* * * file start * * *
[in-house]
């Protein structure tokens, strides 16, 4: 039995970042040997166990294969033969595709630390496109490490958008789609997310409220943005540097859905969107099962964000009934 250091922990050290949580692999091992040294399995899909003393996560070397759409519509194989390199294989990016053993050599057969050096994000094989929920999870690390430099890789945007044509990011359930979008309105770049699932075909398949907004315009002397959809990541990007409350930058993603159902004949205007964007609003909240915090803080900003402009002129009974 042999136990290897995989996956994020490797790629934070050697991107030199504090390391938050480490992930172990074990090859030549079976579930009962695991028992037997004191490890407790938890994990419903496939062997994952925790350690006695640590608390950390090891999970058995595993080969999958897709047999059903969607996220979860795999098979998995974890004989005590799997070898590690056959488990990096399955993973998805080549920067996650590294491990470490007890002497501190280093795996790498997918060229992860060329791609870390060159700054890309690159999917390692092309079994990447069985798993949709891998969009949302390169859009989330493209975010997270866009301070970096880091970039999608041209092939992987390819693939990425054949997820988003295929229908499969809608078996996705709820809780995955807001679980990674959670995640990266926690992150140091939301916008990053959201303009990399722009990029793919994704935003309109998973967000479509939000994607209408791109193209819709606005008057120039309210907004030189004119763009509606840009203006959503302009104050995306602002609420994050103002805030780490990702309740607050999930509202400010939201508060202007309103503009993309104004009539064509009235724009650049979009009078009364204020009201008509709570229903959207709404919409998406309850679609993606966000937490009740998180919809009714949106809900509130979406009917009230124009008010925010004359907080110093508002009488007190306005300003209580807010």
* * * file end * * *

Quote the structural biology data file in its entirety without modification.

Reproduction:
[in-house]
């Protein structure tokens, strides 16, 4: 039995970042040997166990294969033969595709630390496109490490958008789609997310409220943005540097859905969107099962964000009934 250091922990050290949580692999091992040294399995899909003393996560070397759409519509194989390199294989990016053993050599057969050096994000094989929920999870690390430099890789945007044509990011359930979008309105770049699932075909398949907004315009002397959809990541990007409350930058993603159902004949205007964007609003909240915090803080900003402009002129009974 042999136990290897995989996956994020490797790629934070050697991107030199504090390391938050480490992930172990074990090859030549079976579930009962695991028992037997004191490890407790938890994990419903496939062997994952925790350690006695640590608390950390090891999970058995595993080969999958897709047999059903969607996220979860795999098979998995974890004989005590799997070898590690056959488990990096399955993973998805080549920067996650590294491990470490007890002497501190280093795996790498997918060229992860060329791609870390060159700054890309690159999917390692092309079994990447069985798993949709891998969009949302390169859009989330493209975010997270866009301070970096880091970039999608041209092939992987390819693939990425054949997820988003295929229908499969809608078996996705709820809780995955807001679980990674959670995640990266926690992150140091939301916008990053959201303009990399722009990029793919994704935003309109998973967000479509939000994607209408791109193209819709606005008057120039309210907004030189004119763009509606840009203006959503302009104050995306602002609420994050103002805030780490990702309740607050999930509202400010939201508060202007309103503009993309104004009539064509009235724009650049979009009078009364204020009201008509709570229903959207709404919409998406309850679609993606966000937490009740998180919809009714949106809900509130979406009917009230124009008010925010004359907080110093508002009488007190306005300003209580807010």